All Cyber News News August 11, 2022

Meta Just Happens to Expand Messenger’s End-to-End Encryption

Riana Pfefferkorn of SIO spoke with Wired on Meta's expansion of end-to-end encryption in Messenger.
image of three phones illustrating how end to end encryption works on Meta's platform
Meta

A NEBRASKA WOMAN and her 17-year-old daughter are facing felony and misdemeanor charges related to allegedly performing an abortion after 20 weeks, which has long been illegal in the state, and concealing a fetus. Reports from the Lincoln Journal Star and Motherboard revealed this week that law enforcement collected evidence for the charges in part by soliciting data from Meta with a warrant that ordered the company to hand over records from the 17-year-old’s Messenger chat histories. While Meta was complying with a lawful court order, the company would not have been able to produce the chats had the participants been using end-to-end encryption, a feature Meta has long promised to turn on for all users by default.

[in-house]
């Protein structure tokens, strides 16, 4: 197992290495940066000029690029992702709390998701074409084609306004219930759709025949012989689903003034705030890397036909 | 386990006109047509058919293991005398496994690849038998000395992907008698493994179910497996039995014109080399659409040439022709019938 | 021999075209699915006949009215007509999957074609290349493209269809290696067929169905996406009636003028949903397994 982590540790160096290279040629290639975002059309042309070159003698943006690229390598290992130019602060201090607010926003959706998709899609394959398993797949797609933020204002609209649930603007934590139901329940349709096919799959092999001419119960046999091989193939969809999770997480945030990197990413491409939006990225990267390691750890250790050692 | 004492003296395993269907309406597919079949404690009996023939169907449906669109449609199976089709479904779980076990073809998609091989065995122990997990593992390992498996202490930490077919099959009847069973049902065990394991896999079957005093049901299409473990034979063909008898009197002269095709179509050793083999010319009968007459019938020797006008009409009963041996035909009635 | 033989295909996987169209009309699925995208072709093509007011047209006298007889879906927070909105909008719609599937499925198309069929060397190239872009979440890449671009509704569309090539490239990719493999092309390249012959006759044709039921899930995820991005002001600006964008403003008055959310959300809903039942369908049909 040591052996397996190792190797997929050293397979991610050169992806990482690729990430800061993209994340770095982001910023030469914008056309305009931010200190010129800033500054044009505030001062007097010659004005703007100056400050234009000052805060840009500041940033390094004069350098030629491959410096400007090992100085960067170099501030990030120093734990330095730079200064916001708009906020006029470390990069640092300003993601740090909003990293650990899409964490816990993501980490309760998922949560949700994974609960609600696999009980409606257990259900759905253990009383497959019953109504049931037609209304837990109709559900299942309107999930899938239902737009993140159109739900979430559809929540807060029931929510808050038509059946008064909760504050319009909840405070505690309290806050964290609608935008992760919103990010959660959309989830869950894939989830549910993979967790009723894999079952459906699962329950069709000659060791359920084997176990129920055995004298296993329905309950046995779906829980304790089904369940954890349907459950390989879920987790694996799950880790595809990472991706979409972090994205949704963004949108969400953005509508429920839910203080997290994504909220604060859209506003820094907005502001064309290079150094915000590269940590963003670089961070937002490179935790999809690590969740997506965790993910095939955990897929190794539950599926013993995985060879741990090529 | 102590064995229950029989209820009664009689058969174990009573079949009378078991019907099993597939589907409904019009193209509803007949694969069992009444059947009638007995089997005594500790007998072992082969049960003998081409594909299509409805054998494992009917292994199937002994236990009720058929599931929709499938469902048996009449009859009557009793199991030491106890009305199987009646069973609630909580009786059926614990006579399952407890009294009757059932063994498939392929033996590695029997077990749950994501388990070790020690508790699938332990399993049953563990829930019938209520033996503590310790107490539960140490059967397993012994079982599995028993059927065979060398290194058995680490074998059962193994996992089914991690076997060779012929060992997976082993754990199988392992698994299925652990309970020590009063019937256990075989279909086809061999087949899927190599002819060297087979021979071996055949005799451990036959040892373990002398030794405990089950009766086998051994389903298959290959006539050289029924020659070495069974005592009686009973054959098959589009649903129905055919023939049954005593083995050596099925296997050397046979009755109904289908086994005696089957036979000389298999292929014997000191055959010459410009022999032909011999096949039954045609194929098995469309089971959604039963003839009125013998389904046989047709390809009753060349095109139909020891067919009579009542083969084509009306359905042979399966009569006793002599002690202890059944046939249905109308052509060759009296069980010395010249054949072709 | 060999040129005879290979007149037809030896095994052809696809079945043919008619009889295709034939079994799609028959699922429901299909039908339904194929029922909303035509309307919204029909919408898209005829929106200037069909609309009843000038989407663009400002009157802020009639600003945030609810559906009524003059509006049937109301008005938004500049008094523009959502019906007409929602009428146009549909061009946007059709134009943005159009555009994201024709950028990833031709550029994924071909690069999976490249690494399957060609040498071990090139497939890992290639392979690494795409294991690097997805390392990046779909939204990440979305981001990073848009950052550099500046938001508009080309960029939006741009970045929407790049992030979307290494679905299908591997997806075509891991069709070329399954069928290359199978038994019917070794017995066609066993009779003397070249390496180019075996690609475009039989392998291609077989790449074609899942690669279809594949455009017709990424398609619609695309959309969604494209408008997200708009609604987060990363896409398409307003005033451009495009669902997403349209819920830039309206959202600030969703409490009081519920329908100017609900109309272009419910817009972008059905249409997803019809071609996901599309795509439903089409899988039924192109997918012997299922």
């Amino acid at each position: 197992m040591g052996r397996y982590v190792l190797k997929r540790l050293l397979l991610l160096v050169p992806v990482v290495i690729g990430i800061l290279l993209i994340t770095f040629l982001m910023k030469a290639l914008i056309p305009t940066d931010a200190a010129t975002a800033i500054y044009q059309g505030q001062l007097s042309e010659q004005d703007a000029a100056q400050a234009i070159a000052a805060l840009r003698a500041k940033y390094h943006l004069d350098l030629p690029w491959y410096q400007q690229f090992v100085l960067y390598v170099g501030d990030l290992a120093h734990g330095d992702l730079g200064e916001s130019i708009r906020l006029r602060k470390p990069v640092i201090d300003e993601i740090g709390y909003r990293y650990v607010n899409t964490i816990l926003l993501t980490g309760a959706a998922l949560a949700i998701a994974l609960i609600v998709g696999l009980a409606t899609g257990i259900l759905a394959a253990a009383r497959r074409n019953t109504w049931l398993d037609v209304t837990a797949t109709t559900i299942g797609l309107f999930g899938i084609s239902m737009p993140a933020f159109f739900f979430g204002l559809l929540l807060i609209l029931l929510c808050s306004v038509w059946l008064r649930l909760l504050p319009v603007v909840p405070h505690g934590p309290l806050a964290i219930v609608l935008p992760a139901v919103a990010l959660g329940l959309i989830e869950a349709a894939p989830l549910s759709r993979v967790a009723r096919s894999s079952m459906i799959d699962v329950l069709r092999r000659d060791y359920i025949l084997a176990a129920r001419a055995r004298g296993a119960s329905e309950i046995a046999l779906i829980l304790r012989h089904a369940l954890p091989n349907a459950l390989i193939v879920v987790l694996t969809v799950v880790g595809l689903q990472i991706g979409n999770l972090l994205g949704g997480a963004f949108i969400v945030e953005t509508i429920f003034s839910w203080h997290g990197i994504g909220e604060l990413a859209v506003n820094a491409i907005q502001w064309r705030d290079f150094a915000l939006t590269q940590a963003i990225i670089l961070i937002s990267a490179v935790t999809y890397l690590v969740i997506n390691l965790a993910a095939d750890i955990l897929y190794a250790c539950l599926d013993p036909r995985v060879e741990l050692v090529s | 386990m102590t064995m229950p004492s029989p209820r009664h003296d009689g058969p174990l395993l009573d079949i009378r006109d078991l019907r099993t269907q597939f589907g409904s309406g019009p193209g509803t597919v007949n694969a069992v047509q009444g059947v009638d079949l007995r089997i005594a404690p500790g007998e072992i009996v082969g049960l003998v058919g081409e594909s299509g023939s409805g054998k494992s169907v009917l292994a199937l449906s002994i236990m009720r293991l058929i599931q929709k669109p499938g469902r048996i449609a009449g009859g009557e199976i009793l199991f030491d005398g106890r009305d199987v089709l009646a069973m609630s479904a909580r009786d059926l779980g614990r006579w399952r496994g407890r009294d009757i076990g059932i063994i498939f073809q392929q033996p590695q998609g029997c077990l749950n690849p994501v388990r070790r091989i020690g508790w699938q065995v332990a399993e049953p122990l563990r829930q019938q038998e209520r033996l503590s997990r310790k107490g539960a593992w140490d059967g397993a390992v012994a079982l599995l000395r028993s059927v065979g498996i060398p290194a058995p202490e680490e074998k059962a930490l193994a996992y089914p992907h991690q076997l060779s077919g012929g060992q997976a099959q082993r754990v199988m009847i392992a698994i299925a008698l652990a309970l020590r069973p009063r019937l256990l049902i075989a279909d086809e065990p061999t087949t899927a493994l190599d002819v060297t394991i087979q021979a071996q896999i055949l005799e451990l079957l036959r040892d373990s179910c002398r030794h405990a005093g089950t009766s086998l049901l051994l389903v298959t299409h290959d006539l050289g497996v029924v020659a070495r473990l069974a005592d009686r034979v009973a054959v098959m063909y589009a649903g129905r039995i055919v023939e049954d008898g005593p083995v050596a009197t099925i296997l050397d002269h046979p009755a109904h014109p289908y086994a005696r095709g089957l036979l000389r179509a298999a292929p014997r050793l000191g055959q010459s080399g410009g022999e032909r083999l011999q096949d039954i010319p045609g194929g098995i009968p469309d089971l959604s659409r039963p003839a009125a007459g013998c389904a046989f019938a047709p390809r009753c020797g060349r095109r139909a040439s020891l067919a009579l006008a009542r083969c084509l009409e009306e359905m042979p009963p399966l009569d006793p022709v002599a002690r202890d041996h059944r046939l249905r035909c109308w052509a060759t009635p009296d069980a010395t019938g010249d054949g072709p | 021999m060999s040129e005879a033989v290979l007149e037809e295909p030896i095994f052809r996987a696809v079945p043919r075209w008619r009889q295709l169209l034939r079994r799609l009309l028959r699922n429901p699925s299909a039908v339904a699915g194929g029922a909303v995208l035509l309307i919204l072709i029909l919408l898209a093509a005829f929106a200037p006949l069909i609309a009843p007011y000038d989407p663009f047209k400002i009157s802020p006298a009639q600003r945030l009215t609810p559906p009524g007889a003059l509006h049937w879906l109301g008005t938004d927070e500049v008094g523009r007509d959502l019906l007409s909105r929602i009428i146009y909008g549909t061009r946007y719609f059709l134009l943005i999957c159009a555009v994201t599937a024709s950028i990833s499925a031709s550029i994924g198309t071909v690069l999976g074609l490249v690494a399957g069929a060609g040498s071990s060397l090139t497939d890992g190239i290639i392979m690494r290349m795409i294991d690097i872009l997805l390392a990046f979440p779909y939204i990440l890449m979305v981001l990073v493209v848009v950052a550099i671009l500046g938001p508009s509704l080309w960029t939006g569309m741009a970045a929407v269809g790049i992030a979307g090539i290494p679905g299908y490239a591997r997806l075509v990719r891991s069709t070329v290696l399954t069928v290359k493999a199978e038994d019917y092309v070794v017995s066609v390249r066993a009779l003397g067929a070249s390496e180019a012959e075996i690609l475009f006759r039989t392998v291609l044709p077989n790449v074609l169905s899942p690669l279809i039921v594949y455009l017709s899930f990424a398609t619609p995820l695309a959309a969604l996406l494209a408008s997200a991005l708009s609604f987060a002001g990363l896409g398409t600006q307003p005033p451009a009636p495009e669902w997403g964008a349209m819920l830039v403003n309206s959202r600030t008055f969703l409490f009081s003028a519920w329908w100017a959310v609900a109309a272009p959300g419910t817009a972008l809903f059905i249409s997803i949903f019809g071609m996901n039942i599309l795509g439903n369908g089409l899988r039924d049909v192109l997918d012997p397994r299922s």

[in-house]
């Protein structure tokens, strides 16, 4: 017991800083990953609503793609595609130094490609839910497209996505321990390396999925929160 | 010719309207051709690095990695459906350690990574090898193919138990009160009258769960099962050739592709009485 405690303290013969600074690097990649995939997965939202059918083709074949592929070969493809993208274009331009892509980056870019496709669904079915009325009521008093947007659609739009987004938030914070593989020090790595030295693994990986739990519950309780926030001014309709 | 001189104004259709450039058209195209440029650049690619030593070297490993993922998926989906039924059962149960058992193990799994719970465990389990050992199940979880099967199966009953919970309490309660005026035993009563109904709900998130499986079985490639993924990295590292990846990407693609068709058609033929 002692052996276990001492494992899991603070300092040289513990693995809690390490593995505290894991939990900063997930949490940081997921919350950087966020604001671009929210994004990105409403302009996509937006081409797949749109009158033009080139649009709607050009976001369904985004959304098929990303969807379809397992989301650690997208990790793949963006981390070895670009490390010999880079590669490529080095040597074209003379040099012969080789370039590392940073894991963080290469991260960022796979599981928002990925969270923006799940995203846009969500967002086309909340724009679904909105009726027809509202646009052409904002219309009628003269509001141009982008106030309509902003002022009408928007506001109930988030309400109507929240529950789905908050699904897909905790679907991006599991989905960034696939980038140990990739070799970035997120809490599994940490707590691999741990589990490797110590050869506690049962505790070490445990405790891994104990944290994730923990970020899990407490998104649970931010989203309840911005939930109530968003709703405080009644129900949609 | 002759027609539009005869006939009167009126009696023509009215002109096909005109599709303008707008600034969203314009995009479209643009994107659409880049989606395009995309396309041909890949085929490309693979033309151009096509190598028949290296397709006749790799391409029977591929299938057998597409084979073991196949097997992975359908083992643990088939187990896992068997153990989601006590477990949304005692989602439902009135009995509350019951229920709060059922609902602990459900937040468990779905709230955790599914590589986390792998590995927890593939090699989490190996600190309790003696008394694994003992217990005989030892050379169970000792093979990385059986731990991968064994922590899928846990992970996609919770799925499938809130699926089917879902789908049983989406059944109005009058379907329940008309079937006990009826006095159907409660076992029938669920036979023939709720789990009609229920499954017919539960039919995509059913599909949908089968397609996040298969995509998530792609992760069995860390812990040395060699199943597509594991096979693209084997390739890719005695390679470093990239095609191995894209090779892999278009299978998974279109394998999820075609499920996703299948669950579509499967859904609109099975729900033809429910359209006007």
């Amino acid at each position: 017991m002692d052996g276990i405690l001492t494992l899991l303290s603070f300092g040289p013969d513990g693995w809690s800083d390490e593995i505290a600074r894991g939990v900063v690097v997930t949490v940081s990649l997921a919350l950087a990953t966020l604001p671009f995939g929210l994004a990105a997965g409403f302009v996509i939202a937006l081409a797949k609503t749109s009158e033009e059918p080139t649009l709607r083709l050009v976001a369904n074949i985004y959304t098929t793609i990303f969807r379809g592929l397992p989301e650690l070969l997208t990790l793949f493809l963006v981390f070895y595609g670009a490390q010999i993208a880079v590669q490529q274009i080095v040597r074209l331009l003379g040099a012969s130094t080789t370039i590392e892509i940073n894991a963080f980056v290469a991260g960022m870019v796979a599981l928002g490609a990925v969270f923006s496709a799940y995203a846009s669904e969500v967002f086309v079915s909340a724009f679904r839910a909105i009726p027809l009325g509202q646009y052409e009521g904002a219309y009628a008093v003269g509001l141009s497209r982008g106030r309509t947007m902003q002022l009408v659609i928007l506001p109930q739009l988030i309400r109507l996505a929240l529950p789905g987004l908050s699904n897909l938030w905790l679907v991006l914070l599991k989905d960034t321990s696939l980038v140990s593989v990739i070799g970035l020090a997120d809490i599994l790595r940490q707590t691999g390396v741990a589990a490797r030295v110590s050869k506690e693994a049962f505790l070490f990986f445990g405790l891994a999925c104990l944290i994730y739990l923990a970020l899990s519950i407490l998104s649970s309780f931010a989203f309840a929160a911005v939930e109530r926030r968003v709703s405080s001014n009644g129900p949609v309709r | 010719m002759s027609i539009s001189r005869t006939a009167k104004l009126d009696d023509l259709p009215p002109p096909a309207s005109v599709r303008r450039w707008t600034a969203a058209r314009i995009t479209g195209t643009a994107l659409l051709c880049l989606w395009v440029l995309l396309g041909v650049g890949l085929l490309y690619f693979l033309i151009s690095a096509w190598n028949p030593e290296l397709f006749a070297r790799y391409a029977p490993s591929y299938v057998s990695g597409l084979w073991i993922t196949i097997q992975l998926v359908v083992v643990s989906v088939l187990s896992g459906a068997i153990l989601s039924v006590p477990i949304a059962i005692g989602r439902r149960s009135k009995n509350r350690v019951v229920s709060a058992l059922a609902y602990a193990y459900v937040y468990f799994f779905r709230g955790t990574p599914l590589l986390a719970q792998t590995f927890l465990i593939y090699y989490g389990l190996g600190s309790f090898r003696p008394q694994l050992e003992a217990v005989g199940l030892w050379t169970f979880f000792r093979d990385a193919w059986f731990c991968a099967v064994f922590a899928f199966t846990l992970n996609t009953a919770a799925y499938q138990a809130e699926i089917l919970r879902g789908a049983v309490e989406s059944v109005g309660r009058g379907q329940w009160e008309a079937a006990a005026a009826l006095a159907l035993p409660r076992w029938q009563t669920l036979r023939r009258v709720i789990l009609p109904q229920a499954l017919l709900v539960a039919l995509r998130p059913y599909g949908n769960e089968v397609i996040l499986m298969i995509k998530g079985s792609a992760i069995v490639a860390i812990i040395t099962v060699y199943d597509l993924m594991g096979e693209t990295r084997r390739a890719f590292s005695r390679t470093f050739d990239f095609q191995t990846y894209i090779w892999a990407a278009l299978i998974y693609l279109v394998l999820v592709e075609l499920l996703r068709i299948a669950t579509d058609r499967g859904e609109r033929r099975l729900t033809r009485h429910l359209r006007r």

Meanwhile, in a move that Meta says is totally unrelated, the social media giant announced this morning that it is testing expansions of end-to-end encrypted messaging on Messenger.

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Riana Pfefferkorn
News

Q&A with Riana Pfefferkorn, Stanford Internet Observatory Research Scholar

Riana Pfefferkorn joined the Stanford Internet Observatory as a research scholar in December. She comes from Stanford’s Center for Internet and Society, where she was the Associate Director of Surveillance and Cybersecurity.
image of cursor hovering over an image of a lock
Blogs

Why Encryption and Online Safety Go Hand-in-Hand

Riana Pfefferkorn is a research scholar at the Stanford Internet Observatory and a member of the Global Encryption Coalition. This first appeared in Brookings TECH STREAM.
hand scrolling through news on phone
News

Banning Content Platforms is Not a Solution to Hate Speech on the Internet, Even When the Platform is Meta

Julie Owono, Executive Director of the Content Policy & Society Lab (CPSL) and a fellow of the Program on Democracy and the Internet (PDI) at Stanford University, on the issue of banning platforms. Authored for Just Security.